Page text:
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No, it is not a declaration of love. It is more like the swan song of a faded beauty – a beauty never truly understood, but who always knew how to dazzle, to seduce and to draw attention to herself. The fact that Christian Werner has always been fascinated by the legendary city is very evident in his picture series, yet he manages to avoid any typical clichés. During the visits he has made regularly since 2015, he appears to have consistently applied an imaginary regime to his picture-taking process.

One might consider the first rule to have been: do not photograph any people! No stars or starlets, not even the tiniest motes of star dust for all the hopefuls who come to try out their luck in the metropolis. There is no one there: the streets and squares under the burning California sun are empty. Has the ultimate crisis pushed the inhabitants to a mass exodus? It is almost as though that might have been the case, allowing the photographer to quietly document the strange, and at times absurd, legacy left behind – including a pool vacuum cleaner and plastic props.

Second rule: take pictures of animals – at least those that still remain! They are, however, stuffed or made of ceramic or concrete – only a few birds circle the city or linger at urban waterways. Nature in Los Angeles – if that is what you want to call the palm trees and succulents surrounded by concrete – has also seen better days. Half-dessicated plants like bizarre still-lifes defy the sadness of the urban lay-out, defined by highways that divide the city into grids.

Third rule: avoid any well known cinema images that could emerge while photographing the architecture and streets. After all Los Angeles is not a film set; but rather looks like a chaotic conglomerate made up of surfaces, materials and structures. Peeling colours and crumbling stucco in front of a backdrop of palm trees: the American dream bubble seems to have burst, the city of dreams has declined into a depressive nightmare. With delightfully creepy imagery, this photo book reveals what the sudden demise of civilisation might look like. The photographer has managed to produce a piece of art that uses contemporary motifs to show a possible version of the future. The photo book represents a fine series of moments captured with great delicacy, while adding an appropriate touch of irony to show the whole decadence of a way of life.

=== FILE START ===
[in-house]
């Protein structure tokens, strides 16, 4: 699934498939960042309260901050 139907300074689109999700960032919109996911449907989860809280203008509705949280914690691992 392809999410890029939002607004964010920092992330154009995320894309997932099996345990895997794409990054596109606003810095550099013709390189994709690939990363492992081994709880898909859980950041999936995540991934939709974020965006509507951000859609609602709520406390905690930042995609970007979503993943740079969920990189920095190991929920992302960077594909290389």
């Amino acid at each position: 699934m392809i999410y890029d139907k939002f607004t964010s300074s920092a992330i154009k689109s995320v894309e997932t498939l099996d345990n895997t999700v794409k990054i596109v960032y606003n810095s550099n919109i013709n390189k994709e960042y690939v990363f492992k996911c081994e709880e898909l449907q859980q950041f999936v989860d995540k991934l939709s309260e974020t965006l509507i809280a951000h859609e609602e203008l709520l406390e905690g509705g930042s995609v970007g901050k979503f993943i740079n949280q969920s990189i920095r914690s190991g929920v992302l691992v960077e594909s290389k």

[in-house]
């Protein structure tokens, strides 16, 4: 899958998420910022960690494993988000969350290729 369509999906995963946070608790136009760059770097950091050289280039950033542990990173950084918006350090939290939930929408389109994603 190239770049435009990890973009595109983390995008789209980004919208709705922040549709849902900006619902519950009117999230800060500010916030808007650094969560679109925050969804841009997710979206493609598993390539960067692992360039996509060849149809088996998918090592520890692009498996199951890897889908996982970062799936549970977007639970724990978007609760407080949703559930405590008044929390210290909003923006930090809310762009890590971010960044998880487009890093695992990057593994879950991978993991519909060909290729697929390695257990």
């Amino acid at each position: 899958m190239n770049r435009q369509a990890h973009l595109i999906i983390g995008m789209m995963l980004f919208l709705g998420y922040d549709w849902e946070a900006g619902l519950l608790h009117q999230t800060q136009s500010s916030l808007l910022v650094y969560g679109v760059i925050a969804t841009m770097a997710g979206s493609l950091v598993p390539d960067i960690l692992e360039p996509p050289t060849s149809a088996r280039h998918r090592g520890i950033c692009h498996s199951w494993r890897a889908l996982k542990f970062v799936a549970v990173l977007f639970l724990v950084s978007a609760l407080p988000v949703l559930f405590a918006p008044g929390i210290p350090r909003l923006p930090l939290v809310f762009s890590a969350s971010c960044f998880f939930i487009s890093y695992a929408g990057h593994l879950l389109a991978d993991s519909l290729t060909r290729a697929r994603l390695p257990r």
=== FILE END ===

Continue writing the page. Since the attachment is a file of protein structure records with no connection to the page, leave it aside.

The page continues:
At the very end of the magazine-format photo book, a couple of the city’s residents do get to have a say. On pink paper, service providers speak about their professional, everyday lives: limousine driver Jorge; life coach Dr. John; police helicopter pilot Julie Kay; Kim, the daughter of a stylist for the stars; and Thomas, a paddle tennis trainer. These interviews seem to represent a condensed version of all the city’s clichés. And what a great coup to have managed to put Tom Kummer in charge of the texts. (A reminder: the Swiss columnist provoked a real media scandal back in 2000, when it became known that parts of his interviews with Hollywood greats were based on pure invention). No surprise then that the ambiguous interviews could hardly have been done any better. Like no other, Kummer seems to understand the people and conditions in the city, and the “culture of deception” (in the words of one of those he interviewed). The interviews are like the echoes of a life style that the pictures seem to suggest is now in the past. What a delightfully mean pleasure it is to observe Los Angeles through the photographer’s merciless kaleidoscope.
(Ulrich Rüter)

Christian Werner
Los Angeles
144 pages, 102 colour pictures, 33 x 23 cm, German, Korbinian-Verlag.
With interviews by Tom Kummer

Christian Werner

Born in 1977, the Leica photographer from Berlin works for many national and international magazines such as Zeit magazine or Numéro and clients such as SSENSE and 032c. His work focusses primarily on long-term projects, which have already resulted in a number of books: another recent publication is Bonn. Atlantis der BRD (Bonn, Atlantis of the FRG) (see the corresponding portfolio in LFI issue 3/2019).

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